|Home >Camera Enforcement > Red Light Cameras > San Bernardino, California Dumps Red Light Cameras|
Texas Town Approves Red Light Cameras Despite Mounting Complaints
Illinois Supreme Court Punts On Red Light Camera Legality
California Court of Appeal Upholds Anti-Camera Initiative
Florida: Traffic Camera Firms Beset By Lawsuits
Florida Judge Bans Public Vote On Red Light Cameras
View Main Topics:
Subscribe via RSS or E-Mail
Back To Front Page
3/14/2011San Bernardino, California Dumps Red Light Cameras
San Bernardino decides it is worth spending $110,000 to get out of its red light camera contract.
The city council in San Bernardino, California voted 5 to 0 last week to pull the plug on its red light camera program. The action follows the lead of a growing number of jurisdictions in the Golden State that have grown disillusioned with automated ticketing machines. Most recently, Rocklin's cameras were shut off last Tuesday. San Bernardino officials argued it would be worth paying the private contractor American Traffic Solutions (ATS) about $110,000 to get out of the contract before its 2014 expiration date.
"The provisions of the agreement [with ATS] allow the early termination of the contract with proper notice and each of the locations has a required payment of costs," Police Chief Keith L. Kilmer wrote in a memo to the city council. "The payout estimates for early termination have been computed by the city attorney's office after a comprehensive analysis of the contract."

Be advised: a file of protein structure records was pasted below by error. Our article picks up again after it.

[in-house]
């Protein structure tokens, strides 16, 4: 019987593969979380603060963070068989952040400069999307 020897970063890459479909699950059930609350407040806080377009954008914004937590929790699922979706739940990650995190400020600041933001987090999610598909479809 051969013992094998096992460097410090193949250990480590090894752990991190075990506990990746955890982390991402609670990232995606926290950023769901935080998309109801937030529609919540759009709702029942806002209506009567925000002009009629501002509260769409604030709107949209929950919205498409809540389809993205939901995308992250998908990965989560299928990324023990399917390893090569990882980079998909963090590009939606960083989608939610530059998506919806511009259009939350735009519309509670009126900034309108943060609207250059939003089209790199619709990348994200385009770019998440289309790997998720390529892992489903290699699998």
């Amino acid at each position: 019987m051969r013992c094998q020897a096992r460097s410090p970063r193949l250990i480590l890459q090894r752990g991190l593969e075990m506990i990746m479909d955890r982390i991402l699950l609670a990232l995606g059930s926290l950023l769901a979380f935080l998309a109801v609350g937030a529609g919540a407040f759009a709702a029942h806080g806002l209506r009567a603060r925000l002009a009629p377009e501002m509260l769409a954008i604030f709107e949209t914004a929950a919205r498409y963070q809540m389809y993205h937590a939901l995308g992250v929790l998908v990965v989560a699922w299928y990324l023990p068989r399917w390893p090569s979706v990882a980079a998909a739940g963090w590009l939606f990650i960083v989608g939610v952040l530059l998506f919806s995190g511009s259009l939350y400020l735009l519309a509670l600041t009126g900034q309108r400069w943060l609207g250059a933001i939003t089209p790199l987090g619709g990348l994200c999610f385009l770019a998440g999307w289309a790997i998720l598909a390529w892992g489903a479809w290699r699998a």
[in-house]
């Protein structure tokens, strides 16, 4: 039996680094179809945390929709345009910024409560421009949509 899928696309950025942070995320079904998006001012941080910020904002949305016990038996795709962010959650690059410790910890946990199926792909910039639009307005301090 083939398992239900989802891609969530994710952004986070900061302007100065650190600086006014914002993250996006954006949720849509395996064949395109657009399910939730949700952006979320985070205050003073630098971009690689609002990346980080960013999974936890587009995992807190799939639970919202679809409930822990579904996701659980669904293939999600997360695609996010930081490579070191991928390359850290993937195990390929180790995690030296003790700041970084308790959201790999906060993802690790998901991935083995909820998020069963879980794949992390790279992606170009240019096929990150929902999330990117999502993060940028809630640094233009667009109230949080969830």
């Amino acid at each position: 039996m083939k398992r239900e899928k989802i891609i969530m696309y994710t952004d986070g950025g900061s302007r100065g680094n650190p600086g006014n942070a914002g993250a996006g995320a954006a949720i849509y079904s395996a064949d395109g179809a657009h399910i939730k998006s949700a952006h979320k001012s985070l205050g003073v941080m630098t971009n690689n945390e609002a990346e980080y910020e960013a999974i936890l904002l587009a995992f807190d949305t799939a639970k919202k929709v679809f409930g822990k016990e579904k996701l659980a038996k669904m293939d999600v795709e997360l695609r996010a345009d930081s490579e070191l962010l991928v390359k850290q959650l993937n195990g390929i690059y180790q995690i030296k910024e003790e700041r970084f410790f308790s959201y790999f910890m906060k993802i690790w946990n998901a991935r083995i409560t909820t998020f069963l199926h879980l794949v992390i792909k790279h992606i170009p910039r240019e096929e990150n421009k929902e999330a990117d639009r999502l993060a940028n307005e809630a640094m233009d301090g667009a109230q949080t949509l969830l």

San Bernardino first installed cameras at four intersections in 2005, sparking a number of controversies in its history. In 2008, the city was caught with illegally short yellow times that maximized the number of citations generated. Fixing the signal timing dropped the system's profitability. In 2009, the city dropped a "cost neutrality" clause from its contract after an Orange County court ruled that the provision violated state law (view ruling). This change left the city open to losing, instead of making, money on the red light camera program. The final blow came in December 2010 when a San Bernardino County court ruled that photo ticket evidence was inadmissible hearsay (view ruling).
Dozens of cities have ended photo enforcement. These include Loma Linda and Whittier, Moreno Valley, Rocklin, San Carlos, Union City, Yucaipa and Costa Mesa. In November 2010, 73 percent of Anaheim residents voted to ban cameras. Berkeley, Burlingame, Cupertino, Compton, El Monte, Fairfield, Fresno, Fullerton, Indian Wells, Irvine, Maywood, Montclair, Paramount, Rancho Cucamonga, Redlands, Roseville, San Jose (photo radar), Santa Fe Springs, Santa Maria, Santa Rosa, and Upland have rejected their automated ticketing programs.
San Bernardino's cameras will stop issuing tickets on June 1.
Front Page | Get Updates |
Site Map |
News Archive |
theNewspaper.com: A journal of the politics of driving